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Chapter 9: Degree of Organization (pp. 98-107), this is p. 99
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plicit discussion of the concept. These are (1) identifying the existence of party organs, (2) specifying the ways in which membership in these party organs is attained, and (3) establishing the functional relationships (linkages) that exist among these various organs. Thus, a party that ranks high in structural articulation demonstrates a well-defined set of party organs, features fixed membership with definite terms of service, and prescribes clear selection procedures. The relationships between the various organs are differentiated by function but not necessarily by lines of authority. Assessing relationships among party organs according to lines of authority is a matter for the "centralization of power" variable cluster. Here, we seek to measure a concept that is logically independent of the centralization of power.

Given our concern with political parties in national politics, we are mainly interested in the structural articulation of national party organs. A distinction between "governing" and "administrative" agencies may be helpful in identifying types of national party organs. Within the category of "governing" agencies, there are three general types of organs. (1) "Legislative assemblies" of large numbers of party members constitute the most authoritative organs within parties by virtue of their size and relatively representative composition. More commonly, these legislative assemblies are called party "congresses, " "conferences, " or "conventions. " To be counted as an "existing" national organ within each of our two time periods, a party's legislative assembly must meet at least once, which should handle the situation of a legislative assembly existing on paper but not in practice. (2) "National committees" of some sort are usually empowered to carry on party activities between legislative assemblies. These are commonly called "national committees" or "central committees," and frequently they are further subdivided into small executive committees for guiding day-to-day activities of the party. Such smaller committees, if clearly defined, would themselves be counted as additional national organs. (3) "Councils" of party leaders of a size between the legislative assemblies and the executive committees sometimes exist to fill the authority gap between the two. Such party councils have a variety of names.

Within the category of "administrative" agencies, here are many types of organs; we examine four. (I) The "parliamentary" organization is undoubtedly the most important of these, and some might with good reason classify this organization under the "governing" category. Where the parliamentary organization is classified matters little because of the heuristic nature of the categorization. It is more important to count a well-defined party organization within the legislature as another national party organ and to count two national organs if separate organizations exist for each chamber in a bicameral legislature. (2) "Research" organizations are taken to include party groups formed to formulate policy, expound ideology, or otherwise engage in the substance of political issues. (3) "Nomination" committees refer to standing party agencies that pass on the suitability of party candidates. (4) "Finance" committees refer to standing party committees entrusted with the task of raising of dispensing funds. Other administrative or task-oriented committees might be identified, such as "patronage" committees, but enough have been mentioned to suggest differentiations among national party organs. In general, the greater the number of national organs that can be identified, the more structurally articulated the party.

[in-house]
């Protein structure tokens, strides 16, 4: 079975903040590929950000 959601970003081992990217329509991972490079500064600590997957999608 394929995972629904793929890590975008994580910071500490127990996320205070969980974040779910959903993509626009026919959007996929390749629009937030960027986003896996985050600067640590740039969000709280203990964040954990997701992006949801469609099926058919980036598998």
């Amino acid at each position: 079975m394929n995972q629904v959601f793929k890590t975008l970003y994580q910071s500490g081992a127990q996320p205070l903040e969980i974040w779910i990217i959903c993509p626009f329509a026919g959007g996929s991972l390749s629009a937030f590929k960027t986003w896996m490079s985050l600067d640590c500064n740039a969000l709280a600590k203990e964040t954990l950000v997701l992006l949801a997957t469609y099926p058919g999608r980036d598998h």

A distinction needs to be made between "informal co-optation" of members into party organs and "prescribed selection" of members. Informal co-optation is the process of having members of the party organ themselves select additional members to fill out its membership. This process would also apply to the party leaders' unilateral selection of members to create a party organ. In contrast to the informal and unregulated process of co-optation is the process of prescribed selection, which sets forth the procedures involved in achieving party office, including eligibility and rules of election. In its classic form, prescribed selection involves other party organs, usually lower ones, electing or otherwise designating representatives to sit on the various national bodies. Prescribed selection also includes the case of members of a party organ formally subdividing into other party organs. In general, the process of prescribed selection is assumed to involve more structural articulation than informal co-optation.

Operational Definition. Parties were scored for structural articulation according to the most appropriate of the following categories, ranging from the lowest articulation to the highest.


Organization is so vague, diffuse, or changeable that no institutionalized organs can be identified at either the national or local levels.


The only organs that can be identified exist at the local level; organization at the national level is so vague or changeable that no institutionalized organs can be identified.


One national organ can be identified, but the selection procedures for membership on this organ either are indeterminate or involve a substantial amount of informal cooptation.


One national organ can be identified, and the selection process for membership on this body is characterized by prescribed selection.


Two or three major national organs can be identified; the selection procedures are either largely indeterminate or involve a substantial amount of

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